timmingsThis is from centi, who i consider, with Krayziepop and some others, a real guru.
[PM window just told me that my reply was too long to send. So I am now sending it to you in two parts]
I've been kinda busy at work lately or I would have cleared up the timing confusion already. Here's a quick & dirty guide for you. Everything can be adjusted with NiBiTor. The memory timings don't make a huge difference. it's just something interesting to play with. If you are clocking your memory on the conservative side, say 400 - 550 Mhz or so.. it can add 200 or 300 points to your 3Dmark05. But it makes a lot less difference with fast memory clocks - usually <100 point difference in the score. So it's not really useful in real life. You're trading off stability (safety margin) for marginally higher scores. The delta offset (δ) however is much more useful & can make a real difference on some GS cards.
Okay, memory timings are adjusted on the NibiTor timings tab. Notice that clicking on this tab gets you a standard, 'this can be hazardous' warning. Well, it really can be hazardous. It's important to note that there are two ways to change the memory timings. One is to write them to the card registers (RAM) on the fly. This is a relatively safe approach. If you lockup your computer, the timings will revert to the stock timings in the rom when you reboot. And it's rare (but not impossible) to physically damage memory chips by overclocking. However, if you edit the timings & save them in the rom file & flash it.. that is dangerous. Aggressive timing or typos can make your card UNBOOTABLE. I highly recommend that you DO NOT SAVE memory timings changes to the rom file unless they are very conservative & well tested first. It's much safer to change them in RAM, rather than save them to the rom & flash the timing changes.
Open a rom in NibiTor & click on the timings tab. There are 7 timing sets. AFAIK, the 7900GS cards all use timingset 7 only. In any event it's easy to check this.. just click on "autoselect" to find out which timingset is active. Next, click on detailed timings to get a list of timings that are relatively safe to edit. The stock GTX timings usually read 31-39-22-9 & 10-6-8.
Large changes to these settings will progressivley get gory artifacts.. video corruption, parity errors, lockups & BSOD's. So change the settings gradually & test with ati tool for artifacts after each change before incrementing the settings again. Lower is faster for all of the timings. Note that tRC MUST ALWAYS = tRAS + tRP. And tRFC is always > tRC. Usually you would adjust the left hand column settings first, before touching the right hand column settnigs (which can't be changed much anyway, unless your memory clock is rather low).
For example, the lowest timings I can get on my card with a very thin safety margin are..
@ 500 Mhz memory clock: stock timing 31-39-22-9, 10,6,8 (8633)
lowest timing 21-29-14-7, 7-4-6 (8927)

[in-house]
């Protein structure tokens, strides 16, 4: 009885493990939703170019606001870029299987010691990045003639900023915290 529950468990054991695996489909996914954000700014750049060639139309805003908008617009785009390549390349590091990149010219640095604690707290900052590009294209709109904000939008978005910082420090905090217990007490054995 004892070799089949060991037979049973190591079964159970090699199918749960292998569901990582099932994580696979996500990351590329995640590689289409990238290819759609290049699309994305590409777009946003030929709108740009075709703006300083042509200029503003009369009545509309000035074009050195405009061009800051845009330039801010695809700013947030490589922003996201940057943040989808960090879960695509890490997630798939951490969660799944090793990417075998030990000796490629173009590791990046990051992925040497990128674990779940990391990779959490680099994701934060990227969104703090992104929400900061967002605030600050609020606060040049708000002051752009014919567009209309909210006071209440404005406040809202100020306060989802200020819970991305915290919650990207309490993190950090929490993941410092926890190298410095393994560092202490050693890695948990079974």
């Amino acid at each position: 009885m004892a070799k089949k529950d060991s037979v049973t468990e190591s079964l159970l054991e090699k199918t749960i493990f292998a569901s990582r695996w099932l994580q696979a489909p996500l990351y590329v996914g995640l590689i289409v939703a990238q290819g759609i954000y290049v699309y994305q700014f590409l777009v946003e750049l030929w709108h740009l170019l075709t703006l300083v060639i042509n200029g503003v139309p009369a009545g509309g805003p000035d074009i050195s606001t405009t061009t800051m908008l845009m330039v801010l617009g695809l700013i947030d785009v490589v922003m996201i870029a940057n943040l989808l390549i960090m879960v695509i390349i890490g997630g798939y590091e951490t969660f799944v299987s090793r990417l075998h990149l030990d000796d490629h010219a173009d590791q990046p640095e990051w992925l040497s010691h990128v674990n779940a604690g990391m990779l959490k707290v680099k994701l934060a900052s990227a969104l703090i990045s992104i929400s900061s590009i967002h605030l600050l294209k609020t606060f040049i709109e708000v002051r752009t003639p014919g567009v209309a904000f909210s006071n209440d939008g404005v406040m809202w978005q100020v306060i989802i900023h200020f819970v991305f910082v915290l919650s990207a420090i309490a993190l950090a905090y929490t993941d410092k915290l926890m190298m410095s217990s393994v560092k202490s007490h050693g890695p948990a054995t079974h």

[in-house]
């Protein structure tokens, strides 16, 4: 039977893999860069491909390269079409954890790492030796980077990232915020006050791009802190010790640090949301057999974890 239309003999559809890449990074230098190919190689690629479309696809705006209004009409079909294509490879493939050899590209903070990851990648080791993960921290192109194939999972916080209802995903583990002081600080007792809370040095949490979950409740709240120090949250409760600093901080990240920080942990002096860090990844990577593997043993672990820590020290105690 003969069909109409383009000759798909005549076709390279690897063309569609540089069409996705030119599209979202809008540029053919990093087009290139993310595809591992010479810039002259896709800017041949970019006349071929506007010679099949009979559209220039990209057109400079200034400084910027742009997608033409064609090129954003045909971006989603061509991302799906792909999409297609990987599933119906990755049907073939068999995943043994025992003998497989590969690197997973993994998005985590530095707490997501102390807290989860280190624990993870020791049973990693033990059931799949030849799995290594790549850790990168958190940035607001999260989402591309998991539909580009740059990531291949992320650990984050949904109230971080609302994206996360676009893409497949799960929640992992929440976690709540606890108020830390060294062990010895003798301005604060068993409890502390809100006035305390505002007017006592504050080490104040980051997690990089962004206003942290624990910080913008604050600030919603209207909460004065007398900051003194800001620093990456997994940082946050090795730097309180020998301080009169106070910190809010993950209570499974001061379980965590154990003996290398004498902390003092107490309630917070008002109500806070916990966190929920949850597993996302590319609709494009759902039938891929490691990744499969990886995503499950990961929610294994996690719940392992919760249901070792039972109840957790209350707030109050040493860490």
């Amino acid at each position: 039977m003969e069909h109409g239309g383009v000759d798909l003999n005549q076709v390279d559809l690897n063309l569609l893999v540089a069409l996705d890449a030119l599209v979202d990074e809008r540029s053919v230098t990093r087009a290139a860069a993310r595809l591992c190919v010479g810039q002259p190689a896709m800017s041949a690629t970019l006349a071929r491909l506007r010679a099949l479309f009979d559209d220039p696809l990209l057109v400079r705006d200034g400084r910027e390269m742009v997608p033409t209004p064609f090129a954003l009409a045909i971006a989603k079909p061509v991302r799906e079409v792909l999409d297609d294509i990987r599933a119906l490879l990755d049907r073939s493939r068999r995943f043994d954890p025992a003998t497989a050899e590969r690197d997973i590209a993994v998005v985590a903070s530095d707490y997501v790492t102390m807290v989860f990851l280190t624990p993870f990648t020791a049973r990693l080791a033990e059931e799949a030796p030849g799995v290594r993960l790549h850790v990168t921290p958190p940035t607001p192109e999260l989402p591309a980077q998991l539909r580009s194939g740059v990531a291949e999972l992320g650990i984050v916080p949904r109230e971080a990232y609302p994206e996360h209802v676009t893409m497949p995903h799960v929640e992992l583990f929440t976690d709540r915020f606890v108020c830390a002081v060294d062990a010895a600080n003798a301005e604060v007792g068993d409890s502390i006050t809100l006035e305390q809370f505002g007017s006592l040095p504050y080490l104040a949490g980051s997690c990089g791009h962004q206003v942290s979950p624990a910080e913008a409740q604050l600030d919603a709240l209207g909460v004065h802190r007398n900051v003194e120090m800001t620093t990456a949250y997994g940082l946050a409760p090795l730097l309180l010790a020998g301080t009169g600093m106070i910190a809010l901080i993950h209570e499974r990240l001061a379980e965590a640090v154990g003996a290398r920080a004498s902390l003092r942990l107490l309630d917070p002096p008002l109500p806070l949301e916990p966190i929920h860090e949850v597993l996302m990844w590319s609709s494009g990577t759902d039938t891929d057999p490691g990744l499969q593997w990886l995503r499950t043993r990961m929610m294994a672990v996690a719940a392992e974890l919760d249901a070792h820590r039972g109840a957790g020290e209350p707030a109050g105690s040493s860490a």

@ 875 Mhz memory clock: stock timing 31-39-22-9, 10,6-8 (9802)
lowest timing 28-37-19-9, 10,6,7 (9895)
As a general approach, I'd suggest lowering tRAS by 10 or 15%, adjust tRC (tRC MUST EQUAL tRAS + tRP). Then change tRFC to be 6 - 10 higher than tRC. The last three timings can not be changed much at higher memory clocks. And expect lots of lockups if you play with these settings.
If you're still following this.. changing the detailed timings settings & clicking OK does not actually commit the changes to RAM yet. It just updates the equivalent hex numbers for timing0 & timing2 on the timings tab. To actually change them in RAM, you need to copy the updated hex numbers, then click on the test timings button, click get settings & paste the updated hex numbers into timing0 & timing2, click set timings & you will see another warning message. Clicking yes is when the changes will actually change the settings in RAM. You should test the timing stability by using ati tool to check artifacts for a few minutes before proceeding any futher. As you can see this is all very time consuming to test.
Changing other timing settings e.g. the hex strings in timing1, 3, 4 etc., is very experimental, not well understood yet & pretty much guaranteed to cause a lot of crashes.
Lastly is δ. Delta is a clock offset. By default the GS cards run the core & vertex shading pipes at the same speed. But you can adjust the shader pipes to run faster or slower, by adjusting the delta (offset) on the clockrates tab. This is really useful, as the shaders are usually the limiting factor. So you might find that your maximum apparent core clock is say 625 Mhz. But if you adjust the delta to downclock the shader by say 100 Mhz.. you might find that you can now clock your core to 675 Mhz. So your core (in this example) is really capable of 675 Mhz, but the shaders are limited to 625. So you now know that you can use an approximate core clock of 675, -50 δ (give or take a little) to maximize your overall performance. This usually makes a much larger benchmark difference, with a smaller impact on stability than the memory timings. This is particularily useful is you have an interest in minimizing heat. I can get a 9000 score @ 1V by properly adjusting the delta. To me, it makes a lot more sense to score 9000 @ 1v, rather than run at 1.24 - 1.32v to get a 10% higher score. The games I play work just fine at the 9000 level.
So, I HTH. When I have more time, I'll post a better guide.